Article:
Prayer of Confession:  Forgive us, Lord, for being little Herod look-alikes, more troubled than delighted at the birth of a Jewish messiah who threatens our carefully crafted plans for influence and control.  Have mercy on our desperate reliance upon contemporary vestiges of chief priests, legal experts and magi whom we summon for guidance and advantage, from tawdry health-and-wealth evangelists to  justice-shirking Congressional leaders to tax attorneys and accountants counseling us in Kingdom-avoidance strategies that deny Jesus’ teachings, in favor of lining our own pockets at the expense of the voiceless poor. Convict us of our self-delusions, we pray.  Amen.*(Mitchell Simpson, inspired by Matthew 2)


Assurance of Pardon:  I have good news on this Epiphany Sunday, for the ancient Hebrew prophet’s promise to the nondescript village of Bethlehem holds true for UBC today:  “You are by no means least among God’s children, because from you will come one who will shepherd my people.”  Who knows what persons among us in worship this very hour God may have chosen for special Kingdom service, shepherding hurting, wandering children toward the comforting shelter of God’s love ?  Perhaps you, perhaps me, perhaps all of us. Thanks be to God for the possibilities present in this very room, at this very moment!*(Mitchell Simpson, inspired by Matthew 2)

Sunday, December 24, 2017

A Prayer as We Gather

Lord, as this fourth Sunday of Advent beckons us toward celebrating a birth that forever altered human history’s trajectory, we long to re-kindle a Jesus-based identity both strong (durable, motivating) and kind (accepting, loving). May Jesus’ perfect love propel us beyond the American Christmas Machine’s obsession with accumulating more, and into faith’s saner discipline of simply desiring less. Draw us to a lowly manger, where gentle Mary’s child proves nothing is impossible for God. In Jesus’ name we pray. Amen.*               - inspired by Luke 1 and the wit of G.K. Chesterton

Call to Worship                                           Mary’s Song                                         

I’m bursting with God-news;

Dancing the song of my Savior God.

God’s mercy flows in wave after wave,

Scattering the bluffing braggarts,

Knocking tyrants off their high horse,

Pulling victims out of the mud.

The starving poor sat down to a banquet;

The callous rich were left out in the cold.

God embraced God’s children;

Remembered and piled on the mercies, piled them high.*     - Luke 1, The Message 

Morning Prayer                                                                                                               

Thank you, Lord, for announcing through Jesus the secret kept quiet for so long, the good news that you love us and you bid us love our neighbor. Thank you for the beloved community that is University Baptist Church, a family of caring pilgrims where the transformative Gospel is lived, where the broken are welcomed and the discouraged restored to union with you. May we never be ashamed of Jesus or confuse impartiality with indifference, which is just another word for ignorance. Guard us from reducing Jesus’ birth to a cheesy fairy tale. As we peer with wonder into the manger, keep always in our hearts the question: “What child is this?”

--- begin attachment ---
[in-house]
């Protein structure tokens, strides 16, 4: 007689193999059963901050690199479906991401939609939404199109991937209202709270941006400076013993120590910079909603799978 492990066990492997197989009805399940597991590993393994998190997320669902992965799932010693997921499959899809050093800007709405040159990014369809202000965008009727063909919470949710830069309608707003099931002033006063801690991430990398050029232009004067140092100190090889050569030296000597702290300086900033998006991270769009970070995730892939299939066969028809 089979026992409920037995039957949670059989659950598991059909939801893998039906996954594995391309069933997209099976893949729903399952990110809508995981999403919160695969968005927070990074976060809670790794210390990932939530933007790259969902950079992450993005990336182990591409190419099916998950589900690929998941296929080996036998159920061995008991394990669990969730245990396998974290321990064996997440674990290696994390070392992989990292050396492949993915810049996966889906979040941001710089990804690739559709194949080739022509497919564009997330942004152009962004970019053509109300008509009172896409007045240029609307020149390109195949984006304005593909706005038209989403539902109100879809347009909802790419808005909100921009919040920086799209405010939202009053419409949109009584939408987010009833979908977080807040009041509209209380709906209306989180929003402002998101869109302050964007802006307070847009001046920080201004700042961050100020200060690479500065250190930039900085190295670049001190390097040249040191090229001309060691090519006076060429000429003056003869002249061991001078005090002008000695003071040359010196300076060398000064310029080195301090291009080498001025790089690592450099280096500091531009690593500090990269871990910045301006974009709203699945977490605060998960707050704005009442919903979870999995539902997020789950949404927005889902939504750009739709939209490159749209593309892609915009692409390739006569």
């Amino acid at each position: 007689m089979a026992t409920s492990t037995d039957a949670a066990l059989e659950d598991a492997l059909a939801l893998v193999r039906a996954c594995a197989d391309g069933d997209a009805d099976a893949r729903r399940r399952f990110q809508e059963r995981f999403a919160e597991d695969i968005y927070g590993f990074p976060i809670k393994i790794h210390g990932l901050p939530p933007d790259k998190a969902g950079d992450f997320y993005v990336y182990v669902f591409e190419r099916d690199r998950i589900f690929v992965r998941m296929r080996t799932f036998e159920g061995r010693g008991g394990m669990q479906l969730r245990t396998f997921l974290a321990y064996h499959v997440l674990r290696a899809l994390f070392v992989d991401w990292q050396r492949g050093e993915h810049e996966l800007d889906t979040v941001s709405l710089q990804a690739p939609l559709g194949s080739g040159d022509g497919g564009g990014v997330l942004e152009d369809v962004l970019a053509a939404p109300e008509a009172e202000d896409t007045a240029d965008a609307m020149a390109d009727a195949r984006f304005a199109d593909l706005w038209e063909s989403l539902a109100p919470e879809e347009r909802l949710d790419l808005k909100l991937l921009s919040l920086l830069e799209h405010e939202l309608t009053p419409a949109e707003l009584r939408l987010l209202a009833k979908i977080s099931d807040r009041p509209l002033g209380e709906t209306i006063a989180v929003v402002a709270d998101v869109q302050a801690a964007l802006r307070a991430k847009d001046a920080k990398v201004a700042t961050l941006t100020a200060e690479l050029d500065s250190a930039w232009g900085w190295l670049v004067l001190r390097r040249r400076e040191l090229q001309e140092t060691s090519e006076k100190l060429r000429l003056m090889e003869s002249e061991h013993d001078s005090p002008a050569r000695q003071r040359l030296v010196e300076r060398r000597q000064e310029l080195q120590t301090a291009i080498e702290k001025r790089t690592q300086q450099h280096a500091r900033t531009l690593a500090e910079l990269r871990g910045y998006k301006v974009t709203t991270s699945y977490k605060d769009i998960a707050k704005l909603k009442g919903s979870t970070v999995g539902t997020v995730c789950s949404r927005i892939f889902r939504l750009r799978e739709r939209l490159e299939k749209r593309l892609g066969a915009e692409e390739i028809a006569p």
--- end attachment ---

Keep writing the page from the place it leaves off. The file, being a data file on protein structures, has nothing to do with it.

- inspired by Romans 16, with a nod to Richard Rohr and G.K. Chesterton

Prayer of Confession                                                                                                 

Forgive us, Lord, our false modesty and gratuitous benevolence, as when King David, smugly settled into his palace after his latest military conquest, offered up his smarmy offer to build you a shiny new temple. When we surround ourselves with people who demand too little of us, send us friends who love us enough to tell us the truth, as when prophet Nathan faithfully conveyed your abrupt rebuke: “I don’t need no stinkin’ temple, and even if I did you’re not the one to build it. I took you from the pasture, shepherd-boy, and made you a leader. Remember who you are!” On this final Sunday in Advent, as we recall a peasant mother, a bewildered father, a child - deemed illegitimate by religious snobs – birthed in a cow stall and destined to attract the powerless riff-raff to his healing touch, may we remember who we are: wandering children, desperate to know your redeeming love, privileged to share that love with the whole hurting world. Amen.*                       - inspired by 2 Samuel  7 and Luke 1

Assurance of Pardon      

I have good news, actually the best news ever: We are a visited people, serenaded by our Creator with astounding, life-interrupting tidings: “Unto you a child is born, a mighty counselor, a prince of peace, upon whose shoulders true governance rests! I love you so much, I am coming to you in human form, urging you to seek first my reign and its way of living on this earth, assuring you that all the things you truly need will be provided, giving you rest from all your enemies. Trust me, and do not succumb to worry. I am with you forever.” Thanks be to God for telling us everything we need to know about who (and whose) we really are.*

    - inspired by 2 Samuel  7 and Luke 1